Human rights are, at their most basic level, rights to which everyone human being is entitled simply for because he or she is a human being. These rights do not necessarily need to be enshrined in law because they exist no matter what, though spelling them out in legislation certainly makes enforcing human rights much easier.
Due to the fact that most countries in the world agree that human rights are fundamental (that is, shared by all people regardless of age, race, sex, religion, location, or any other factor), they are considered universal rights. The one document largely accepted as the foundation of international human rights law is the Universal Declaration of Human Rights passed by the United Nations (without a dissenting vote) in December, 1948. In the United Kingdom today, a variety of organisations and legislation protect the human rights of citizens.
Basic Human Rights
Human rights encompass ideas of fairness, respect, justice and equality. As universal rights this means that they are not necessarily bestowed on anyone (or kept from anyone) but are simply inherent and due to all human beings. Though different countries may make different laws regarding these rights, and some countries may not have any laws regarding them, most people around the world agree on a number of basic human rights. These usually include:
The right to life
The right to free speech
The right to freedom of religion
The right to be free from torture
The right to be free from any other cruel/unusual/inhumane treatment
The right to education and work
The right to an adequate standard of living and housing
The right to a fair trial
The right to engage in social, political and cultural activities
The Universal Declaration of Human Rights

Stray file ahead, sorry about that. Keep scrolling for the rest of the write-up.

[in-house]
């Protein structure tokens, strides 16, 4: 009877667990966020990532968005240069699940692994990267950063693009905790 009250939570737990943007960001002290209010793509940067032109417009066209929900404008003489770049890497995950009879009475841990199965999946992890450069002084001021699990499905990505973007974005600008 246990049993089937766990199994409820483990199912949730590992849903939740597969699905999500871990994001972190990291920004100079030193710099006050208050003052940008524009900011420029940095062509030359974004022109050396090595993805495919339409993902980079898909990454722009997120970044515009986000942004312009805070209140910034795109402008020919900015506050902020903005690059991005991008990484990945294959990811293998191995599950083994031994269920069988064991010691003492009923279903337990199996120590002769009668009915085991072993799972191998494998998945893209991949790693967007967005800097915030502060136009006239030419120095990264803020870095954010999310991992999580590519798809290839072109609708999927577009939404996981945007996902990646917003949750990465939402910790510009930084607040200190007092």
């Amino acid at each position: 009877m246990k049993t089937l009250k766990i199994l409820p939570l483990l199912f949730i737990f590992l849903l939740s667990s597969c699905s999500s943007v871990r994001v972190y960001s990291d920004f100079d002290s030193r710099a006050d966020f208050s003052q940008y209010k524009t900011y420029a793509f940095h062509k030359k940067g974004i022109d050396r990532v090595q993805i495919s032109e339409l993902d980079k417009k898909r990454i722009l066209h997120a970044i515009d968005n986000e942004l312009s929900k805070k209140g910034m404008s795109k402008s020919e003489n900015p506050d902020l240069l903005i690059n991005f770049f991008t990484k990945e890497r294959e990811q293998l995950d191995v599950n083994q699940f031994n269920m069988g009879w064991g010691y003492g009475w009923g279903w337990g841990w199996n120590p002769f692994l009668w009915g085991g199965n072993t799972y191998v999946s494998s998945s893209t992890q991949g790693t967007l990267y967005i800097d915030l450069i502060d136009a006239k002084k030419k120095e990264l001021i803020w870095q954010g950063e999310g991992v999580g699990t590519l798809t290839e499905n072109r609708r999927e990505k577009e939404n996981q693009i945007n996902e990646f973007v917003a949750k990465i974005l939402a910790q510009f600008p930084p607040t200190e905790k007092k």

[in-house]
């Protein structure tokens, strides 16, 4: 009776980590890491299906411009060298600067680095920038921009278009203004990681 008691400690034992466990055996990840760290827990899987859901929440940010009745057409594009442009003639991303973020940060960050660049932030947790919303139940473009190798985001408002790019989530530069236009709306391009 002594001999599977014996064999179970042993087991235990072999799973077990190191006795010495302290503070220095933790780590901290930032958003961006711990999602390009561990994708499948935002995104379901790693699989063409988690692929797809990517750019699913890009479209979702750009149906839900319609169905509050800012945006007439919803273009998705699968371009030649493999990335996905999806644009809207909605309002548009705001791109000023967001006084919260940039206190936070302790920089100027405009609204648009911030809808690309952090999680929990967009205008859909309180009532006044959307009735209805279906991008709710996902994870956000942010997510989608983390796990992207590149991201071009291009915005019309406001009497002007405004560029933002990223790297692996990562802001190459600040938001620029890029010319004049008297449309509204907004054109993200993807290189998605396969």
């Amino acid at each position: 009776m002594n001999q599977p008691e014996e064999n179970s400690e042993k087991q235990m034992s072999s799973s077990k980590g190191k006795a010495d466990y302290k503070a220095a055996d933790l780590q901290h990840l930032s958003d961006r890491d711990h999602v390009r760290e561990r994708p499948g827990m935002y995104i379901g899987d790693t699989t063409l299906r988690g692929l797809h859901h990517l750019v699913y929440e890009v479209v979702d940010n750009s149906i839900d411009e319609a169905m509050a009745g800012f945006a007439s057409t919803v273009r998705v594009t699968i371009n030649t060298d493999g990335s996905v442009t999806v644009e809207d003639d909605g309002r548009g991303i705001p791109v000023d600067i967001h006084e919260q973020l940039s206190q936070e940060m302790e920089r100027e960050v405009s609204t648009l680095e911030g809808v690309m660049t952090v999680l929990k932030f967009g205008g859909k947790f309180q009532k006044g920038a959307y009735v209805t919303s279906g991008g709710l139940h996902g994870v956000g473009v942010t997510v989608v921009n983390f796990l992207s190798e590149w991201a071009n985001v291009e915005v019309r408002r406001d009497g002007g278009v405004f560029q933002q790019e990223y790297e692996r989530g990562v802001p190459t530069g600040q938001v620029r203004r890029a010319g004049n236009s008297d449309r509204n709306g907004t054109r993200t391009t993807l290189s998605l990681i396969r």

In 1948, following the horrors of World War II, the United Nations adopted the Universal Declaration of Human Rights (UDHR). This document attempted to lay out all of the human rights due to every worldwide citizen, including the rights discussed above. In general this document divided human rights into three broad categories: civil and political rights, economic, cultural and social rights and solidarity rights. Due to its international acceptance, the Universal Declaration of Human Rights has become the foundation of most international law regarding human rights. In 1993, at the Vienna World Conference on Human Rights, this document was again affirmed by members of the United Nations without a dissenting vote. The Declaration itself can be found at the United Nations website.
Human Rights in the United Kingdom
In the United Kingdom, human rights are protected in a variety of ways. For example, the Foreign and Commonwealth Office hold human rights as one of the basic foundations of the UK's international policies, and a Joint Committee on Human Rights sits in Parliament. The UK also adheres to the European Convention on Human Rights, and the Human Rights Act 1998 makes it possible for UK courts to hear cases on breaches of human rights (rather than parties needing to go to the European Court of Human Rights in Strasbourg). A variety of human rights watchdog organisations including Amnesty International (www.amnesty.org.uk), Liberty (www.liberty-human-rights.org.uk) and Justice (www.justice.org.uk) also operate in the United Kingdom.